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Community Life R OA D T E ST n Max Kobras Aerial Exercise It’s well and truly summer now and with all those end-ofyear feasts recently, I thought it was time that I got to work on my beach body. Unfortunately, I find most exercise utterly boring… I decided to go out and try a few alternative exercise options within the comfort of the Inner West – minus the comfort of solid ground. basketball hoops so you can dunk like an NBA superstar while bouncing up past the hoop. The price is decent with $18 giving you an hour of leaping pleasure. Sydney Trapeze School, St Peters I was very curious about the Sydney Trapeze School; who’d have thought you could turn this into a legitimate form of exercise? I found that most of the physical stress comes in your core, as you have to hold your body taut, and there are the obvious benefits it has for your arms and upper torso, especially when you are supporting the entire weight of another trapeze artist. I can’t say I’m totally sold on the exercise potential of trapeze, but the fun involved is undeniable, at least for those without a fear of heights. Each class is two hours long and ranges from $55-70 for an adult depending on when and how you book. RANT Digging multiculturalism I feel fortunate to have been born and live in the 'Lucky Country', where there is a stable system of government, quality education and heavily subsidised medical services, with basic human rights and freedom for most people. Care will be needed to develop these valuable assets, which so enrich our community. I also realise that Aboriginal and Torres Strait Island people have suffered in many ways since 1788 and still do, although I don’t have any clever solutions about how to change this. Governments, along with the community, will need to continue to work on the healing process and this may still take some time. I wonder, do my friends who post Invasion Day statements on Facebook feel guilty? To be honest, I'm proud to be an Australian and I dig the multicultural society which continues to develop around me. The great cities of the world all benefit from the different knowledge and flavours immigration has brought over many decades, along with First Nation cultures. So how do we all integrate into one broader community while maintaining different cultural traditions within families and smaller communities? And what role does religion play in this? Religious faith plays a significant role in many people's lives for guidance and reassurance and I think this should be respected when not pressed onto others. That said, I believe exclusive religious views threaten our multicultural society. I wonder if religious-based schools help multiculturalism or hinder it? Do we need Catholic Schools, Islamic Schools and Jewish Schools? Can these schools help foster compassionate values, even while separating children from people who partake in other belief systems? Australia is an island and part of me is protective of this land from people who have vastly different ethical ideas to my own. But asylum seekers deserve a chance at a new life in a safe country, and I don’t believe offshore processing helps people integrate. There is no rational reason why we can’t have a peaceful multicultural society if it is something we all work towards. So enjoy the Australia Day long weekend holiday with friends and family and respect Aboriginal cultures too. n Words by Ben Cregan The Ledge Climbing Centre, University of Sydney Hold on tight...or not Sydney Indoor Climbing Gym, St Peters The Ledge Climbing Centre is part of the University of Sydney’s gym and fitness centre, but it is completely open to the public. This facility has a decent amount of different and varied climbs including a bouldering section that apparently is changed very frequently. Overall, it seems like this place is aimed more at rock climbing enthusiasts than casuals so is probably not the best place for beginners looking for a fun new exercise. However, I did get a good social vibe from the place. Prices start at $14 and, since it is a university facility, there are some great discounts for students. This was my first stop and I was very excited; I haven’t been rock climbing since I was 10 years old and luckily I had an experienced friend to (quite literally) show me the ropes. Sydney Indoor Climbing Gym is in a great location, less than a 10-minute walk from both St Peters and Sydenham train station, and is the largest climbing gym in the Southern Hemisphere. With so many different climbs available, it is well suited to all skill and fitness levels. After two visits I still haven't tried half the routes. The entrance price for an adult is $18, plus another $10 to hire shoes and harness. This gives you access to the entire facility for the whole day. Sky Zone Trampoline Park, Alexandria As I walked in and saw that, besides nervous-looking parents, I was the oldest person there by nearly a decade, I thought I had made a bit of a mistake but I decided to give trampolining a shot anyway and after just a few short minutes of jumping, I was drenched and gasping for air. Trampolining is really exhausting but on the other hand I never felt like I was actually exercising - even when I woke up the next morning groaning in agony. The facilities here are pretty great and the variety will amaze you; dodgeball courts, foam pits and even Learning the ropes Perfect day in the Park Marrickville Council’s annual Australia Day event is back as we welcome some new Aussies into the fold... When the 26th of January rolls around, make sure to roll on down to Enmore Park for a profound and enjoyable celebration of our nation in the city. The event will begin at 3pm with the Citizenship Ceremony and then the announcement of the Citizen, Senior Citizen and Young Citizen of the Year. Once these are finished, true festivities will begin with the live local entertainment kicking off at 4:30pm. There will be plenty of delicious, local food available on the day to keep you satisfied as well as a tonne of free activities suited for the entire family. Make sure to stay until 9pm for the spectacular fireworks display that will cap off this fantastic day! n For more information, visit www.marrickville.nsw.gov.au Carla and Laurel prepare the festivities What’s on n Compiled by Max Kobras. Email info@ciaomagazine.com.au Tuesday 27th January FREE Community are events listings Wed 28th Jan-Sat 14th Feb Beyond Therapy Understudy Theatre Company, EMU Productions and Epicenter Theatre Company are thrilled to present Beyond Therapy, Christopher Durang’s masterpiece, which first hit Broadway in 1981. This farcical comedy tells of two Manhattanites seeking a stable romance with the help (and sometimes hindrance) of their psychiatrists. While this new couple clashes with conflicting personalities and a jealous lover, ultimately this production is a satirical examination of societal norms and the individual’s place within them. Tickets are $33 for adults, $27 for concession. The Laugh Stand Harold Park Hotel, the original home of Sydney comedy, is happy to announce their first big gala of the year coming this January. The MC of the night is the irreplaceable Julia Wilson, a hilarious woman who has shared her own special brand of filth all over the world. Headlining the act is Peter Meisel, a favourite among comedians and audiences who has shared the stage with the likes of Robin Williams and Arj Barker. Running from 8:00-10:15pm, there will be a solid list of supporting acts as well as two-for-one Meals and $5 schooners of Coopers! Tickets are $20 at the door. email info@ m.au ciaomagazine.co Attn: Max n For more information, visit www.thelaughstand.tumblr.com Wed 28th Jan Onwards Lee Holmes will be visiting Concord Library on Monday, 2nd February to discuss her latest book Supercharged Food: Eat Clean, Green and Vegetarian. This reading is a must-see for any fans of sustainable food, or really anyone with an interest in healthy eating. This event is completely free, with light refreshments provided. Places are strictly limited so bookings are essential. Short + Sweet Short + Sweet Sydney is the largest 10-minute play festival in the world and is now in its 14th year. This time round it showcases over 150 brand new scripts to dazzle and delight you. Every night until the 1st of March (apart from Tuesdays) there will be productions held at the New Theatre and the Factory Theatre showcasing the best Australian and International short It's the Twenty20 of theatre (but only 10) n For more info or to make a booking, visit www.canadabay.nsw.gov.au plays, including many productions by Inner West locals. You’ll laugh, you’ll cheer and you might even shed a tear, so make sure to check out at least a couple of these nights when you can. n For more info or to make a booking, visit www.kingstreettheatre.com.au Monday 2nd February Veg out with Lee Holmes n For more information or to make a booking, visit www.shortandsweet.org Supercharged Food Health coach and bestselling food writer, See page 8 for more what's on... 6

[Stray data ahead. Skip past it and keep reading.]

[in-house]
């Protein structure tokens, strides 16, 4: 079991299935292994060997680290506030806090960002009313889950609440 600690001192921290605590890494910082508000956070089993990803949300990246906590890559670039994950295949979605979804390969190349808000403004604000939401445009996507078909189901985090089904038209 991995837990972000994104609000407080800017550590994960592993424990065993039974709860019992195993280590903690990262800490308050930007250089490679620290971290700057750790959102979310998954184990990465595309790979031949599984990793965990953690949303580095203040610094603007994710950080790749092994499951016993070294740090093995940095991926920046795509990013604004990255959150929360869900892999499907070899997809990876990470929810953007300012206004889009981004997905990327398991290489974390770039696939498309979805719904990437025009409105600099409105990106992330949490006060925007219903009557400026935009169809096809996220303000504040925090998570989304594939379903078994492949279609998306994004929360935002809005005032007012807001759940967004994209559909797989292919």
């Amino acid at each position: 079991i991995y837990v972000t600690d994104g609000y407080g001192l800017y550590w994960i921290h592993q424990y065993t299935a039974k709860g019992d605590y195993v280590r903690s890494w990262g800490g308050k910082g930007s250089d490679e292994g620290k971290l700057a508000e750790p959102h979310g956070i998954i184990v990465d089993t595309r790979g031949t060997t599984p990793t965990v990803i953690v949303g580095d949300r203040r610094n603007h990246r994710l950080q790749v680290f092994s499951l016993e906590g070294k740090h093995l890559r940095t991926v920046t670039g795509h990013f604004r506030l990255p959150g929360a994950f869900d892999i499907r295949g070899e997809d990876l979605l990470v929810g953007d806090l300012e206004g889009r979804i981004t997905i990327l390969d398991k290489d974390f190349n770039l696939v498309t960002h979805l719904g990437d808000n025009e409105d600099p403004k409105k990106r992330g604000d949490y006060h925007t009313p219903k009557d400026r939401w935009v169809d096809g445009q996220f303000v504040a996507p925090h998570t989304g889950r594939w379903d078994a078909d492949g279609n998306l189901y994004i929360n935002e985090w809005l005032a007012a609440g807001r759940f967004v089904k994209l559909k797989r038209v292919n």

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DON’T FORGET -TO- AUSTRALIA DAY JAN 26TH -THISAUSTRALIA DAY - - - -